Tagged: limesdr

Receiving X-Band Images from the Arktika-M1 Arctic Monitoring Satellite

Recently on Twitter @arvedviehweger (Arved) has tweeted that he has successfully received images from the Russian Arctic monitoring satellite known as ARKTIKA-M1, via it's X-band downlink at 7865 MHz. We've reached out to Arved and he's provided the following information on his setup and how he's receiving and decoding the images.

 

The Arktika-M1 satellite is a Russian weather satellite which operates in a HEO orbit. It was launched in February 2021 and has downlinks on multiple bands. The main payload downlink for the imagery is on 7865 MHz (which is also known as the lower X-Band). The satellite only transmits imagery on the X-Band at the moment, it is currently unknown whether it will ever transmit any image data on L-Band.

For Amateur reception that means having access to X-Band RF gear. It usually consists of a low noise pre-amplifier and a downconverter to convert 7865 MHz down to a lower frequency for easier reception with a high bandwidth SDR such as the LimeSDR, a USRP etc.

In my personal setup I use a surplus pre-amplifier made by MITEQ (around 36dB of gain, 1dB NF), my own self-made DK5AV compact X-Band downconverter and a LimeSDR-USB.

The L-Band gear is mounted on top (helix and the pre-amp behind it) and the X-Band gear is right below. From left to right you can see the feed, the downconverter (silver box) and the LNA (mounted to a heatsink and a fan). Recording is done with a LimeSDR-USB running at a sample rate of 50 MSPS. The satellite transmits every 15 minutes once it reaches its apogee, each transmission including the idle period lasts for about 10 minutes. Some pictures of the idle transmission and the actual data transmission can be found in this Tweet, [noting that Idle = more spikes, actual data looks weaker]:

Depending on the geographical location a rather large satellite dish is also required for Arktika-M1. Reception reports all over Europe clearly show that the satellite has a beamed antenna (similar to ELEKTRO-L2).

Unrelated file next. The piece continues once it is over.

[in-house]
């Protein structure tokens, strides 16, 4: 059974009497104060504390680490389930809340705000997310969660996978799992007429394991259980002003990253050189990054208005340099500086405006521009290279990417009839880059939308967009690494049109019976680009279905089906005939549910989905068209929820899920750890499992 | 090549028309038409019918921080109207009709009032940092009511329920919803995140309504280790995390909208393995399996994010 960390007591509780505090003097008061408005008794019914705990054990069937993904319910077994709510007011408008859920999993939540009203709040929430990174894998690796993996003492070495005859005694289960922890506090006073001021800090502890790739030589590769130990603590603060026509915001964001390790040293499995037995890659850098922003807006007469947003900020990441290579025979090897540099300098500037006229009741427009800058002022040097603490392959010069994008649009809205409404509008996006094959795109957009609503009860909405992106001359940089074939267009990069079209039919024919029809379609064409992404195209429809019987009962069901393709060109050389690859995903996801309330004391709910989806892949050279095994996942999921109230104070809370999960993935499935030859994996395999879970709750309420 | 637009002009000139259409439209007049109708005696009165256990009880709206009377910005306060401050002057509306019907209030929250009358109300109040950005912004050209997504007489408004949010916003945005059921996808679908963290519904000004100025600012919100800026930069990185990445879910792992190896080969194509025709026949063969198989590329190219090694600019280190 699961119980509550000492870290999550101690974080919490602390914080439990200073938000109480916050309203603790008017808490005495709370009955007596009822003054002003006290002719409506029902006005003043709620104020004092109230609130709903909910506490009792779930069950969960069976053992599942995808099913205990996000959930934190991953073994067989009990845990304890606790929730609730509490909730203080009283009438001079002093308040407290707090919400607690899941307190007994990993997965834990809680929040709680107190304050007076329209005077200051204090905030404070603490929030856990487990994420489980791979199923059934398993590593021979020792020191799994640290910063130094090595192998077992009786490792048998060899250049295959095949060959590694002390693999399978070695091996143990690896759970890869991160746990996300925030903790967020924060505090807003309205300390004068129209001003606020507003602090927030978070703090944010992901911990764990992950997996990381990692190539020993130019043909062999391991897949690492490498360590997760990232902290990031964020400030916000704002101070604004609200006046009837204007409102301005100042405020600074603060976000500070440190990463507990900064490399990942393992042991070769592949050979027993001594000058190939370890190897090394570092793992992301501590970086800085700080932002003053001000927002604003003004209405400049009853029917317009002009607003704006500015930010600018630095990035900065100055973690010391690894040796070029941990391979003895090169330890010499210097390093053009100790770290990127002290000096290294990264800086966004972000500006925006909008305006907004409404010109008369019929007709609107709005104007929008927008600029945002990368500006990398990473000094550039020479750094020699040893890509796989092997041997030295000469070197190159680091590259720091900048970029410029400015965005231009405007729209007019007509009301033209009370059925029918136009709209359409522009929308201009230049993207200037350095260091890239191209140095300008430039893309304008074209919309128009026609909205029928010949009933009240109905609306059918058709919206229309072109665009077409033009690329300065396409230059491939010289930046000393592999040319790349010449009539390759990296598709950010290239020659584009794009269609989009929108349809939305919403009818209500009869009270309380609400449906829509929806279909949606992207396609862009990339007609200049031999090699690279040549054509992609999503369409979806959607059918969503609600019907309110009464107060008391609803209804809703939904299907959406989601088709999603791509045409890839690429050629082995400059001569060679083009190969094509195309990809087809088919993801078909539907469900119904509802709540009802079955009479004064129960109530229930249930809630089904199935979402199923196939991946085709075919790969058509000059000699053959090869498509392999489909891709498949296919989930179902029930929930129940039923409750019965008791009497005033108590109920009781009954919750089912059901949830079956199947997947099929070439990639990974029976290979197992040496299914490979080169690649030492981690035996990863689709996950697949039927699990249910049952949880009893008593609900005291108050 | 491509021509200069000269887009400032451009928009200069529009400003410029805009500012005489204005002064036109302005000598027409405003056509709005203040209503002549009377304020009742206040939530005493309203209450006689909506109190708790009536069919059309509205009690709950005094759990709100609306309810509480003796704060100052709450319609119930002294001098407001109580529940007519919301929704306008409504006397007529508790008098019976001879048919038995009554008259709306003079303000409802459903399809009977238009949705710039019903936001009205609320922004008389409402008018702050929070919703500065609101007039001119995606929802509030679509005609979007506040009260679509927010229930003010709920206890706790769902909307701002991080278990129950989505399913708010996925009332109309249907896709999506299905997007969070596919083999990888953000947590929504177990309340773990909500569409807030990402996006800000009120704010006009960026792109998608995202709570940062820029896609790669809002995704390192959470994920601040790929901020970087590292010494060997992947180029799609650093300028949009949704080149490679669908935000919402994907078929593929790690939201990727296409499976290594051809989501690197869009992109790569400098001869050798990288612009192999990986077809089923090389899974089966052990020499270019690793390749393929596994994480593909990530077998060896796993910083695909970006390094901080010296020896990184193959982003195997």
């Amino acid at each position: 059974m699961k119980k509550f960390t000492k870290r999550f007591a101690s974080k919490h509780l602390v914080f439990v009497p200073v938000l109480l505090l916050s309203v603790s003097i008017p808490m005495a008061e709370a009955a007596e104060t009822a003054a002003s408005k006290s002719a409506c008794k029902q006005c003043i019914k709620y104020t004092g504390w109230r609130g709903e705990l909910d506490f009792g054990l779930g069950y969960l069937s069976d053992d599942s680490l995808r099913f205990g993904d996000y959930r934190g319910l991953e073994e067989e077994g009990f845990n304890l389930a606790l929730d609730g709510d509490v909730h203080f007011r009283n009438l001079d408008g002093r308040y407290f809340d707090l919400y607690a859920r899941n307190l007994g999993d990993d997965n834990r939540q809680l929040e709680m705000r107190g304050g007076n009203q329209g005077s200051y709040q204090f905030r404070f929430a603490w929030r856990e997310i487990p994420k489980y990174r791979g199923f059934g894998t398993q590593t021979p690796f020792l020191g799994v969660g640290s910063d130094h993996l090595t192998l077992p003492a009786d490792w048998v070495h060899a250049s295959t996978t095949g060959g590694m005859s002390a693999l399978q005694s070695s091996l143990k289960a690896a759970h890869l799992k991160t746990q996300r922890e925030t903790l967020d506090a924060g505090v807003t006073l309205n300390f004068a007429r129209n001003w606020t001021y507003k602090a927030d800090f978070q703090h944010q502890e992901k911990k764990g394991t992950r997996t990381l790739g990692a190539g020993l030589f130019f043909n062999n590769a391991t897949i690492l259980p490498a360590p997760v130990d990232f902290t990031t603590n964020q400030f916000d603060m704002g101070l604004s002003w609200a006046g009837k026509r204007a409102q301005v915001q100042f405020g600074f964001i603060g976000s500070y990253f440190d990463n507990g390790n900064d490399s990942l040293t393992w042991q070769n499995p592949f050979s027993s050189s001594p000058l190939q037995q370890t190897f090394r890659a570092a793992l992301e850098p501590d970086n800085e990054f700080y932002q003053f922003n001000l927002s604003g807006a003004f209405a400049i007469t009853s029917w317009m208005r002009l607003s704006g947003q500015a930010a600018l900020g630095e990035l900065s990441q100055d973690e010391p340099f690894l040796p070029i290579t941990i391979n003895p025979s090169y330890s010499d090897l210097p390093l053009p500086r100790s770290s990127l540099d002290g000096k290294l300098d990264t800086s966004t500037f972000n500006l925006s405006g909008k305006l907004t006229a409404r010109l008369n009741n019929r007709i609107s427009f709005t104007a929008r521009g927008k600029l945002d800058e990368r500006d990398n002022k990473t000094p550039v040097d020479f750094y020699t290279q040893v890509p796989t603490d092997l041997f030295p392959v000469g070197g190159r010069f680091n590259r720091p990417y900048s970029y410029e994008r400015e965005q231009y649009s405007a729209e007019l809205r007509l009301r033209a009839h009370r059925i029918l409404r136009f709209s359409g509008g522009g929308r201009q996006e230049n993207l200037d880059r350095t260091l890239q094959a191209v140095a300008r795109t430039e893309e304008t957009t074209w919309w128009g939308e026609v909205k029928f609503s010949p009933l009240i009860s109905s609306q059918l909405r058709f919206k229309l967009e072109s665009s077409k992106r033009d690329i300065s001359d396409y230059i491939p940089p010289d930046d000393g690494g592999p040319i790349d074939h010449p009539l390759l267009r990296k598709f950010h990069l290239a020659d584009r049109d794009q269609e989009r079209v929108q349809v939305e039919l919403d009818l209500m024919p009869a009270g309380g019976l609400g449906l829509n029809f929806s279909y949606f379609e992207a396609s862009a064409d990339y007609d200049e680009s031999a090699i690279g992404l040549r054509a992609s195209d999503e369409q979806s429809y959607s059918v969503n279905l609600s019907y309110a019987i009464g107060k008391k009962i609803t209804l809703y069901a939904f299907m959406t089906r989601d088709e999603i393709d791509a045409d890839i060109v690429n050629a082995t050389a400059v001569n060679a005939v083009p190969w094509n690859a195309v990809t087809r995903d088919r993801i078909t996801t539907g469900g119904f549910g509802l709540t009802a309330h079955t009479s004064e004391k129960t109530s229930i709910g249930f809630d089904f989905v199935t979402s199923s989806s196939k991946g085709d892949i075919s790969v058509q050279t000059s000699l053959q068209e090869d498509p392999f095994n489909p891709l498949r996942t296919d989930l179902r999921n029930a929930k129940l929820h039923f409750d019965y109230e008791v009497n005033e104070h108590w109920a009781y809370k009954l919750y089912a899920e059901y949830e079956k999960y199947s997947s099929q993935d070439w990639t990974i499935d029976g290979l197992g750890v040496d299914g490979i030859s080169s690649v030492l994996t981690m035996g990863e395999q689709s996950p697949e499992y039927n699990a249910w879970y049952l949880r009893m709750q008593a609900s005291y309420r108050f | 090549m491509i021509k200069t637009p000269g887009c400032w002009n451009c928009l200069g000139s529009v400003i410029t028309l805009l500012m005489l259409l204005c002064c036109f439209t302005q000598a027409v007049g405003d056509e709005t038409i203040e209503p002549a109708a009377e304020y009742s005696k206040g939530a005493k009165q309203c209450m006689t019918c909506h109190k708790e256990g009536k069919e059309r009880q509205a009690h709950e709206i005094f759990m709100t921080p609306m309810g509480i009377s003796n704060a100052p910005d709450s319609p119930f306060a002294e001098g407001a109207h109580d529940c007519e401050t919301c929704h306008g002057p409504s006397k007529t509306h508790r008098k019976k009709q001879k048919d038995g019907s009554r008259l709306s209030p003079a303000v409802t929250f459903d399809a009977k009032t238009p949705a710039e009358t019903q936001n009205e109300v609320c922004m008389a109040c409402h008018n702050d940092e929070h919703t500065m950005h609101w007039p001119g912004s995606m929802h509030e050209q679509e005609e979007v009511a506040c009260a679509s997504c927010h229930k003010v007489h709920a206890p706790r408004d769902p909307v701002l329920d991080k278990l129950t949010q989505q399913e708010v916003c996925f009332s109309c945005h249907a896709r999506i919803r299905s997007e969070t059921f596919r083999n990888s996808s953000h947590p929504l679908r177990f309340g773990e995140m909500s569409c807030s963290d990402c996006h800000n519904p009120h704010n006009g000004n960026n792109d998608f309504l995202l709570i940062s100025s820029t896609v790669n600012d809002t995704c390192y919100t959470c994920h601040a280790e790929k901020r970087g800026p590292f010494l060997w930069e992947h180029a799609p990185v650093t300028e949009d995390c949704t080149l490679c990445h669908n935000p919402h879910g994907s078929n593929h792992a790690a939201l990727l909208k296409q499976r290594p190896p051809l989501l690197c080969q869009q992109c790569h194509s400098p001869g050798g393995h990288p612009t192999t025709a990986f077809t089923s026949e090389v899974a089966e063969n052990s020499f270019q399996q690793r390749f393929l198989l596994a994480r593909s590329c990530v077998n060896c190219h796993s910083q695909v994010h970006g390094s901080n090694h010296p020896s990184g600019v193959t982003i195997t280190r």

In my setup I can get away with a 2.4m prime focus dish (made by Channel Master) in North Eastern Germany. It produces around 9 - 10 dB of SNR in the demod of @aang254’s excellent SatDump software. Anything above 5dB will usually result in a decode but since the satellite does not have any FEC you will need more than that for a clean picture. (Image of SNR in Satdump)

A SDR Digital Voice Hotspot with GNU Radio, MMDVM and QRadioLink

Thank you to Adrian (YO8RZZ) for writing in and sharing with us his article explaining how to use an SDR to set up a digital voice hotspot for digital voice modes supported by MMDVM such as D-Star, DMR, System Fusion, P25 and NXDN. Adrian notes that this is possible with any full duplex SDR such as the LimeSDR or PlutoSDR, or with a combination of simplex devices, such as a HackRF for transmitting combined with an RTL-SDR for receiving.

MMDVM is firmware that normally runs on an ARM microcontroller board such as the Arduino Due, and is designed to be interfaced with hardware radios via the microcontrollers built in ADC and DAC hardware.

In order to use an SDR instead of physical hardware radios, Adrian's article describes how a fork of MMDVM called MMDVM-SDR is used in his system as this allows the code to run on a normal Linux computer with an SDR. GNU Radio running on Adrian's own QRadioLink software is then used to create software ADC/DAC interfaces for the SDR and MMDVM-SDR to interface with, as well as providing a user interface.

QRadioLink used as the UI for MMDVM-SDR and GNU Radio

LibreCellular: Easy 4G Cellular Network with LimeSDR and Intel NUC